Manuel Lavatura, Front Office Manager

These all overlook the spires of the Duomo and are located on the top floor, which has been transformed into a mini-art gallery, featuring works of art collected by the hotel over the past decade. “Guests are often astonished when they enter the hotel,” says Manuel Lavatura, the Straf Hotel’s Front Office Manager since 2014. “Only a small percentage, mostly those who book for our central position, are confused when they see the rooms. In these instances, if we realize that their expectations were different, we send them to the Grand Hotel et de Milan, which is also run by the Bertazzoni family. Generally, we avoid giving the Russians and Americans rooms with cement walls and black bathrooms, while we know that the Japanese appreciate a more minimalist décor.”

Gastronomy and… design

A table at STRAF Restaurant

The ambience of the STRAF restaurant, which opens onto the hall almost as if it were an extension, is also informal and unconventional. Décor features include bare cement walls decorated with two large paintings, iron and brass elements, poufs instead of chairs and minimalist table settings, enhanced by the skilful use of lighting and impeccable service. The whole is completed by its gastronomic offerings, which range from breakfasts to business lunches and sophisticated dinners.
Matteo Rube, Food & Beverage Manager

“Our dishes are dedicated to seasonal offerings and ‘the unforgettable,’” says Matteo Rube, STRAF’s Food&Beverage Manager.
“There is a preference for local, organic produce, especially at breakfast, and a cuisine characterized by the simplicity of Italian tradition with, several exotic, fusion touches, which are reflected in a menu that changes four times a year, according to the seasons, and one, that at lunchtime features a choice of unique dishes characterized by excellent value for money and quick service.“ The meeting room is opposite the restaurant, and overlooks the hall. These three spaces can be hired for private parties hosting up to 150 guests. “In this case,” explains Rube, “the hall can be set up for a welcome drink, the restaurant can be used as a buffet space, and the meeting room, which is soundproofed, is ideal for a DJ set.”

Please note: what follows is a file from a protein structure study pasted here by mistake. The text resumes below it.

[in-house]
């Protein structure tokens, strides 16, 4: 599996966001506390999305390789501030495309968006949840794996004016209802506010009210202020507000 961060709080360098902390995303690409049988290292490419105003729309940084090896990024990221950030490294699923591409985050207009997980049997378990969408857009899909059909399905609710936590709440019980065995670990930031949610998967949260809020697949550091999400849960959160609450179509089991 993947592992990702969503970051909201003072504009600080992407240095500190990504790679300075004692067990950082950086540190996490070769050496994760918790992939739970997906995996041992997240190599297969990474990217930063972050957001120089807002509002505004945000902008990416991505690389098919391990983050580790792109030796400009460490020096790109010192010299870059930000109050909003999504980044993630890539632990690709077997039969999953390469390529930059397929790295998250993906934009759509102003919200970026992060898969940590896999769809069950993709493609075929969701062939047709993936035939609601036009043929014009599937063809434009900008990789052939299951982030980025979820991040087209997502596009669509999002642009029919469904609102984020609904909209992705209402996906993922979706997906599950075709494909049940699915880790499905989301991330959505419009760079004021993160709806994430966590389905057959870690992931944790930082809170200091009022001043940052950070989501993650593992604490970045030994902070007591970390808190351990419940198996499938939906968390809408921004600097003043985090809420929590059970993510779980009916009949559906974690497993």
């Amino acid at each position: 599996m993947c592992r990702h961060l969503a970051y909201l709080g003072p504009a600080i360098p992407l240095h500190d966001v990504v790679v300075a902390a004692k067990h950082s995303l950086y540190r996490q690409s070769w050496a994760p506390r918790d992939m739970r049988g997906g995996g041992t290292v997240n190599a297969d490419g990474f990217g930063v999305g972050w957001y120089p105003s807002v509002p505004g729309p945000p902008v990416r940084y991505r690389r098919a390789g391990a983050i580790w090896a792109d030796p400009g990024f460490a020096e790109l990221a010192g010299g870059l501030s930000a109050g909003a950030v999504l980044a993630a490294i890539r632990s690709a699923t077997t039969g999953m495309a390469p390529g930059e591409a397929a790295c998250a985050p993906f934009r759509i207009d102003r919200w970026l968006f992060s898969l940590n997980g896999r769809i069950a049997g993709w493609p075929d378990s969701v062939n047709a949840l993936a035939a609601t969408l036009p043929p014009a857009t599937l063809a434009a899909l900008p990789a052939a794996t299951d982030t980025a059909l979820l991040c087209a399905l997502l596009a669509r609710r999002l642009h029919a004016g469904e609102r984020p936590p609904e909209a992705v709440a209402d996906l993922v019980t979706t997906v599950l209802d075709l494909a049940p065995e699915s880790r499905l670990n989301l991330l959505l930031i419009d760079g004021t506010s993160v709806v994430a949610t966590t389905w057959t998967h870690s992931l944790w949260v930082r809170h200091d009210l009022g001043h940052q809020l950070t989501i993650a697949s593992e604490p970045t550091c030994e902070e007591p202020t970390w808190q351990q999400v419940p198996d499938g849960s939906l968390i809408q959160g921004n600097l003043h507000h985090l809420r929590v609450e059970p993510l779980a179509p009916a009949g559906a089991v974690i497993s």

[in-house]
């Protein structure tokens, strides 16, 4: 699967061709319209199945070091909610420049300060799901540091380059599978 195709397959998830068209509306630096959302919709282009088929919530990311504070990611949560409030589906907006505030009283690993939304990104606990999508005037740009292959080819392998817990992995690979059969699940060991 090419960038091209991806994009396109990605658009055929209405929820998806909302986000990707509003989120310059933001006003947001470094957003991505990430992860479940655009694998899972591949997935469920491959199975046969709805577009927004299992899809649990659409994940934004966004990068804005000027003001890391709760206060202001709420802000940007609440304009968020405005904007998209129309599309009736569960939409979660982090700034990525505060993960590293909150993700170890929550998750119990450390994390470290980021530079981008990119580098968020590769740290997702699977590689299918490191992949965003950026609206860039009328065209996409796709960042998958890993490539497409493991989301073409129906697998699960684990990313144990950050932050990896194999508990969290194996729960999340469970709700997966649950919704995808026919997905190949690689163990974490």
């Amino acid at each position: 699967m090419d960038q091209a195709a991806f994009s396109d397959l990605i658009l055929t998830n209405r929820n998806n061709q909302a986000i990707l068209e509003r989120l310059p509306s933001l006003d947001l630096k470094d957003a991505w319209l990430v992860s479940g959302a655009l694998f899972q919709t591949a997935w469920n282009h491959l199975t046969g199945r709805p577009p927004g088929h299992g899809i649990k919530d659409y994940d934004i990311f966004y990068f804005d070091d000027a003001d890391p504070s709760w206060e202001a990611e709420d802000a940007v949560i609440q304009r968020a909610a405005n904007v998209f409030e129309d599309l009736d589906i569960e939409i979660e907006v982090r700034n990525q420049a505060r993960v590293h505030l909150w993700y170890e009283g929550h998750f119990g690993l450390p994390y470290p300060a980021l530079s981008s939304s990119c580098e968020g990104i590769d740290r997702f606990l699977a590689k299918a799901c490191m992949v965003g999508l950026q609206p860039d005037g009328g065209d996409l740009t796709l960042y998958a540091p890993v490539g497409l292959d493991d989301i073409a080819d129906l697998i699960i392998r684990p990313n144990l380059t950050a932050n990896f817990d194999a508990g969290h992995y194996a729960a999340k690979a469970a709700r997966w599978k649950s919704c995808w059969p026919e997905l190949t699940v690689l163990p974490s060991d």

The STRAF Street Bar

Apropos of music, it is impossible not to mention the STRAF street bar, whose address is listed in the diaries of the most glamorous Milanese, who meet here for the aperitivo ritual, attracted by its highly attentive service, the rich variety of antipasti dishes and, above all, its unique atmosphere. “Our bar is a place where our customers meet and interact,” continues Rube. “There are no fixed tables but only strategically placed stands to encourage people to mingle and socialize while listening to high-quality music. The events calendar features a rich line-up of artists, worthy of a real night spot,“


Silvia Fondrieschi and Carmine Ponticorvo

Offering an ideal combination of luxury and an informal ambience, STRAF’s staff comprises a team of people who are not asked to wear any type of formal hotel-style uniform. In addition, there is no way that a hotel as unconventional as this one is not connected to social media. “Both the hotel and bar are featured on social networks,” explains Fondrieschi. “The ones used most widely by us include Facebook and Instagram, where we regularly post information. The concept of BE STRAF is primarily associated with the bar which, since its inception, has been considered an ‘extension’ of the hotel in the city. It has given birth to a community of lovers of unconventional Italian design. The STRAF Bar is a place where you can listen to good music, where ‘being’ is more important than ‘having’, and the content trumps the packaging. #BESTRAF entails being one of ‘us’: it is the client who enlivens the place and not vice-versa. Bring on the selfies and posts, and don’t forget the hashtag!”

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Article by Simona P.K. Daviddi
Translation by Carey Bernitz
Photos by Casotti/Sadano